Another interesting thing was family hierarchy. It was largely dependent on wealth and role played in the family and not really on age. Thus Momo’s first uncle was the most important person in the family because of being wealthier than others and because of being the one who helped everybody else get richer. Momo told me that actually her grandfather should be the most important person, however being already 91 and speaking in a way unintelligible to others he was being respected by others and laughed at simultaneously. He is not so good with technology and his mind stayed somewhere in the early 70s so one day when we were supposed to go to the park at 8 am he already waited in front of his house already since 6 am (just to avoid missing us when we come to pick him up) and there was no way to tell him that we will be there at 11 because the plan had changed. He waited for 5 hours outside in his suit and funny hat and then without a word of complaining got into the car when we finally came. On another day he just waited in his apartment for another relative to arrive, the guy was coming by train but the grandfather doesn’t believe in phones so he was just waiting until he is there (until the evening) so that he can take him to see the others and nobody will get lost. Grandma (his wife) is a bit younger (like 82~) and thus more able to comprehend things. This comprehension was however really far from being perfect, and herself being a lovely and warmhearted person , had problems with comprehension of ideas like “abroad”, “country”, “job market” etc. Momo’s uncle and father however could comprehend every subtlety of cultural differences better than most people that I’ve ever known. They’ve asked some detailed questions about European political stage and their opinions – if not perfectly overlapping with mines – were at least substantial what I didn’t expect from people in a mid-size Chinese town without any contact with English. There was a really strong division between males and females however, which couldn’t exist in Europe in such way. At many occasions women ate separately from men. My girlfriend who needed to help me with the language sometimes, stood behind my chair at the table to translate things which I didn’t understand. Sometimes her father asked her to do something for me like cutting fruits, cleaning something etc. what I of course enjoyed especially when looking at Momo, who not wanting to disobey her father didn’t have slightest willing to be my waitress. The gender division on the surface seems to come from differences in interests like it does everywhere. If I ask Momo – she will tell me that “women in China are not really interested in politics”. Momo’s family was so nice to me and my reception so welcoming that many negative thoughts about China simply disappeared. I’ve been given an enriching insights in how real (non-internationalized) Chinese people actually think. If Chinese politics is a topic which Chinese avoid to talk about even with their friends, then it was totally different there and I came to know more than expected I will.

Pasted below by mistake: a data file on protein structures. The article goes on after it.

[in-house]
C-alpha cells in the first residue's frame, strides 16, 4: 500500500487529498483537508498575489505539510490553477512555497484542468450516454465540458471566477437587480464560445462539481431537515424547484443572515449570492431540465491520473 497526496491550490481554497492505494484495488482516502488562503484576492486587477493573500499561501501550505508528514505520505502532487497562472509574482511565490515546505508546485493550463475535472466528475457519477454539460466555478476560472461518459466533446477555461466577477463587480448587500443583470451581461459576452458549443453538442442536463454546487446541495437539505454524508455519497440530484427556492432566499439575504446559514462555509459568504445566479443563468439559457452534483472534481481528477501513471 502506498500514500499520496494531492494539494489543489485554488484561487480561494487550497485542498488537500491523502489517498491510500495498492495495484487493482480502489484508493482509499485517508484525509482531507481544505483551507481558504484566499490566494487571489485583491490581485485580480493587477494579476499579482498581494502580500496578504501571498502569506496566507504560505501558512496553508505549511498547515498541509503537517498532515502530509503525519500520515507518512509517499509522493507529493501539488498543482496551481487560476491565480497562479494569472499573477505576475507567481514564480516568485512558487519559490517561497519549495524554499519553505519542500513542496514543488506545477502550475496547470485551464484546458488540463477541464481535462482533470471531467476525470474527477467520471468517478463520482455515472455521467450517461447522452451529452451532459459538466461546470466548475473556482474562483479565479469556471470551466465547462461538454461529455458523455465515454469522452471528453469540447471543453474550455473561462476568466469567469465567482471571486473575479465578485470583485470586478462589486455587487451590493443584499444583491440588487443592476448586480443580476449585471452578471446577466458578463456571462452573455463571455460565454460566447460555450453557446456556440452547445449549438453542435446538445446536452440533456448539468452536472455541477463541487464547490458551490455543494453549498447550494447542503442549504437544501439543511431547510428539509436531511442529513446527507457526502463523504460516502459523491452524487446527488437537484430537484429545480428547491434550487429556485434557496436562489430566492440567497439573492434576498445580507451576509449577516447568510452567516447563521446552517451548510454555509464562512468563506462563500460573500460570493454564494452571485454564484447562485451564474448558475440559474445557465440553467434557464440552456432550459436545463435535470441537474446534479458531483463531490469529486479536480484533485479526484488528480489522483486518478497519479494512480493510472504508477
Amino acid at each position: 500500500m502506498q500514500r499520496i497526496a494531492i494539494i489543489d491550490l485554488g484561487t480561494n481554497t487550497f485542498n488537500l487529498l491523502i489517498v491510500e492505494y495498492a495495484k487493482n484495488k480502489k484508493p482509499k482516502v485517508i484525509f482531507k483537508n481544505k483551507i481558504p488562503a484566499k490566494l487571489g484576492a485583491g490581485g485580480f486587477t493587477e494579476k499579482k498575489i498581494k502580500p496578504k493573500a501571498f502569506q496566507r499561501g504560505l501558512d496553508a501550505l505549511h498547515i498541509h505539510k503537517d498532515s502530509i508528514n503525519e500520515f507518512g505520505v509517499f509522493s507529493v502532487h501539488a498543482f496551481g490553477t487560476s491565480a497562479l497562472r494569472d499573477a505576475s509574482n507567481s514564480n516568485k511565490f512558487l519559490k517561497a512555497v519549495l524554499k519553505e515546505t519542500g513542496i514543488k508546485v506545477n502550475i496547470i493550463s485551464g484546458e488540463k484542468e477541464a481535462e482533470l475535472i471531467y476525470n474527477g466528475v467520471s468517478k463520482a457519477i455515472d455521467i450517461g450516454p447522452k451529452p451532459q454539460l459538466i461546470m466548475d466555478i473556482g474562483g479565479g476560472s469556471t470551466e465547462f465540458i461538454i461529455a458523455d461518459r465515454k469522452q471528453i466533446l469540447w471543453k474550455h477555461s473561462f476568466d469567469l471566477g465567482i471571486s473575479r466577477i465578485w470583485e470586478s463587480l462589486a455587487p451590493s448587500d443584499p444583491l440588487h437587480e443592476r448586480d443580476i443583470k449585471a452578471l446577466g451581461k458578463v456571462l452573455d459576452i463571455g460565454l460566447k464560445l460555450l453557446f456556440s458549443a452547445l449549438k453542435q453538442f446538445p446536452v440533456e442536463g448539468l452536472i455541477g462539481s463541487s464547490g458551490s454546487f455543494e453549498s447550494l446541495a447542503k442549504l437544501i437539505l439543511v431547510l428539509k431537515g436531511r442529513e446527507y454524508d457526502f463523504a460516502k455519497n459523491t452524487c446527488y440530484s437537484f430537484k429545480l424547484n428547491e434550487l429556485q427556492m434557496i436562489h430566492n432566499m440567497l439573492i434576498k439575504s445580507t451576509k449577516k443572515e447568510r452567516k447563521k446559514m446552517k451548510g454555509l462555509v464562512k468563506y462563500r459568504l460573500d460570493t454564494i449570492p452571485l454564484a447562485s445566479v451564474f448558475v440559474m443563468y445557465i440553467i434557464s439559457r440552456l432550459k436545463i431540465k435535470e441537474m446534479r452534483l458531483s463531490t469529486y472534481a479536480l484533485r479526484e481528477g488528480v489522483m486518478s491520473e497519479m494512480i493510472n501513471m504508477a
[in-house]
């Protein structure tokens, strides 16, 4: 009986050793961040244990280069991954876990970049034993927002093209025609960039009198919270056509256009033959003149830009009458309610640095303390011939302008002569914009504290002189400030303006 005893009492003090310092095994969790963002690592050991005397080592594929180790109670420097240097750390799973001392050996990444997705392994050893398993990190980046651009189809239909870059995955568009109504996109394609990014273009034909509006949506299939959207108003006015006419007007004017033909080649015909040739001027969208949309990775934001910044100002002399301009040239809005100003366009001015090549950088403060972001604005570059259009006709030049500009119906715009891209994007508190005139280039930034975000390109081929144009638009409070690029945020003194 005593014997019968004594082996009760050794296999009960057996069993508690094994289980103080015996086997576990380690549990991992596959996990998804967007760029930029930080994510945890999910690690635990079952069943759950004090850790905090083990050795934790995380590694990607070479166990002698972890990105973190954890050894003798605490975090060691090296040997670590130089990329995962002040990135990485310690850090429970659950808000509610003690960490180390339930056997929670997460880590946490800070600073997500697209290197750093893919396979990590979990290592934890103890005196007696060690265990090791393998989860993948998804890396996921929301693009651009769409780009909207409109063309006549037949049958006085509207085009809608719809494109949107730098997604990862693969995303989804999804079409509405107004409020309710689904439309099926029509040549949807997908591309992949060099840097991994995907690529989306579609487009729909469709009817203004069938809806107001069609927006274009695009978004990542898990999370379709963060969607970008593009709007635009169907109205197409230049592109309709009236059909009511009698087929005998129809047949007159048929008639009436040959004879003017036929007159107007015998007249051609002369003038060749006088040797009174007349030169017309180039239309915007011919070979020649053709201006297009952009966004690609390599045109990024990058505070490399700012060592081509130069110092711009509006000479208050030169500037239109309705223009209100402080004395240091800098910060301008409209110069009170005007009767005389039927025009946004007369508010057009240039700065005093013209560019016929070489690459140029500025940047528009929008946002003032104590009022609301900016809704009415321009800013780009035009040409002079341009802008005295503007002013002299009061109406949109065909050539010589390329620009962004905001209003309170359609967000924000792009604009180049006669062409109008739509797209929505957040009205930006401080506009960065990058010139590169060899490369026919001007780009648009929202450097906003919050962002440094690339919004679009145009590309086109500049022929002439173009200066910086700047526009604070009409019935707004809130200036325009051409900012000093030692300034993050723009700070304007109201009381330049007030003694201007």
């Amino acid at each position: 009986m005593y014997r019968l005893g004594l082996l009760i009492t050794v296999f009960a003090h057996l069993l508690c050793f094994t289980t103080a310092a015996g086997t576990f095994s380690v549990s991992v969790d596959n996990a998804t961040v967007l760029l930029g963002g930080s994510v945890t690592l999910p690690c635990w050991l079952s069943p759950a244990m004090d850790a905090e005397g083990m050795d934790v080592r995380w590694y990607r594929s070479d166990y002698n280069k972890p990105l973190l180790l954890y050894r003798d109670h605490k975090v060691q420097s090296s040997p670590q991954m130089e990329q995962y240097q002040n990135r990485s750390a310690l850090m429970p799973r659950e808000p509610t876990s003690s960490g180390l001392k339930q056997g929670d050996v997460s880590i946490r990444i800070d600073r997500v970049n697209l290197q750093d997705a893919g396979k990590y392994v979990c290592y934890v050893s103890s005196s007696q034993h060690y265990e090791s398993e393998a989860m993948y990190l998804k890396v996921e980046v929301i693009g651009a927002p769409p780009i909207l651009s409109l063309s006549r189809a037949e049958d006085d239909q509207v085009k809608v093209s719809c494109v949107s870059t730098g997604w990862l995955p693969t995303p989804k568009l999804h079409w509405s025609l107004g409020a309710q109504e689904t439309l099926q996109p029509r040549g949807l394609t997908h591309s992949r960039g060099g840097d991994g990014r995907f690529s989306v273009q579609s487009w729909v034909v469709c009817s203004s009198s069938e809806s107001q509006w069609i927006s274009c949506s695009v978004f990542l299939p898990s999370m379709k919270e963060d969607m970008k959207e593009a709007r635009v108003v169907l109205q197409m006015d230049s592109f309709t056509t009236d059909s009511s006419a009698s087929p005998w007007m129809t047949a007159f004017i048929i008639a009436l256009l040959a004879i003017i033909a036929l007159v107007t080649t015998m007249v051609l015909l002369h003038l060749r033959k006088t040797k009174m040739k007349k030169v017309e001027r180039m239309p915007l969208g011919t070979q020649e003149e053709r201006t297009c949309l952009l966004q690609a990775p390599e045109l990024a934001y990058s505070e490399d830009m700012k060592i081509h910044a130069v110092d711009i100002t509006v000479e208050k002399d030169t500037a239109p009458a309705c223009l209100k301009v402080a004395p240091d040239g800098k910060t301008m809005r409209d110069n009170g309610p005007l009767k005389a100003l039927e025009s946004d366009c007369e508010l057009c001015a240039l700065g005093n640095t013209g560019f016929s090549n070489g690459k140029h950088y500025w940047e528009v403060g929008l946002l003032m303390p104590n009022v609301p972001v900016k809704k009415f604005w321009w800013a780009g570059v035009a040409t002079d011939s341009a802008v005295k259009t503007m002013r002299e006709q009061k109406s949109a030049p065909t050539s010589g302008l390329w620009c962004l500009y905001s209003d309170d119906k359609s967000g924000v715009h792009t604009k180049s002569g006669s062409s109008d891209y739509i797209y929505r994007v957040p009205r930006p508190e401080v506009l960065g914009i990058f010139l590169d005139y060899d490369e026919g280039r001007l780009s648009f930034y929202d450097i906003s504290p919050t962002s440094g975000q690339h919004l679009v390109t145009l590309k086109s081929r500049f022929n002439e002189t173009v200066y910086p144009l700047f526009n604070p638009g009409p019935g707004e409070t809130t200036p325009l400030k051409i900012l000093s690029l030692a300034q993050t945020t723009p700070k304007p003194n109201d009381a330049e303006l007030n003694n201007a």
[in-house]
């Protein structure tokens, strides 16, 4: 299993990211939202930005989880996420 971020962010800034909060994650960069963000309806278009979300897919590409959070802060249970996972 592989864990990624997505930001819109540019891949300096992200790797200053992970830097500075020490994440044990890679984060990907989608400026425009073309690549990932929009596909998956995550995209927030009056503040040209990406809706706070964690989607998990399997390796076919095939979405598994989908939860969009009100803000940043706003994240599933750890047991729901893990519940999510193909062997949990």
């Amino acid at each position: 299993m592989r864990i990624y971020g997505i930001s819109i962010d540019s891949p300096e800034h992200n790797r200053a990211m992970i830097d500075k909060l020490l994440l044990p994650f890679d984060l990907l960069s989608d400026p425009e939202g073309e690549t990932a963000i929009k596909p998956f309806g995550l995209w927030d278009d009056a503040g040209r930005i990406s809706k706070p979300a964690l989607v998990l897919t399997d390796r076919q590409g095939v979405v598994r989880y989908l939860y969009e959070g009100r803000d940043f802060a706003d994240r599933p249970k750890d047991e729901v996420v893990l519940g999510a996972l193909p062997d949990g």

The celebration lasted for 4 days with the 2 other spent visiting family friends what I was luckily spared thanks to the consideration of Momo’s parents.
Article posted originally in March 2015